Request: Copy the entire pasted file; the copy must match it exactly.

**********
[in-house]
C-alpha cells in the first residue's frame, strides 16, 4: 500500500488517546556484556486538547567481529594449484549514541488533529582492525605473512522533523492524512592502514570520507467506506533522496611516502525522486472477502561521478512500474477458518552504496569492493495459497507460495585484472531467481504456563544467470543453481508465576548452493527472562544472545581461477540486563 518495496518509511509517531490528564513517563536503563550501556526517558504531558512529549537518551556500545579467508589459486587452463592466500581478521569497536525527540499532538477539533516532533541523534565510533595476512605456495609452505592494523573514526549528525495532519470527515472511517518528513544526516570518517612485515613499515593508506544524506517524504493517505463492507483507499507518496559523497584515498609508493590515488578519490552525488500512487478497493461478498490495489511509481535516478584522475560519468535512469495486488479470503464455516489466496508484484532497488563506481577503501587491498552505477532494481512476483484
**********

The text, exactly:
[in-house]
C-alpha cells in the first residue's frame, strides 16, 4: 500500500488517546556484556486538547567481529594449484549514541488533529582492525605473512522533523492524512592502514570520507467506506533522496611516502525522486472477502561521478512500474477458518552504496569492493495459497507460495585484472531467481504456563544467470543453481508465576548452493527472562544472545581461477540486563 518495496518509511509517531490528564513517563536503563550501556526517558504531558512529549537518551556500545579467508589459486587452463592466500581478521569497536525527540499532538477539533516532533541523534565510533595476512605456495609452505592494523573514526549528525495532519470527515472511517518528513544526516570518517612485515613499515593508506544524506517524504493517505463492507483507499507518496559523497584515498609508493590515488578519490552525488500512487478497493461478498490495489511509481535516478584522475560519468535512469495486488479470503464455516489466496508484484532497488563506481577503501587491498552505477532494481512476483484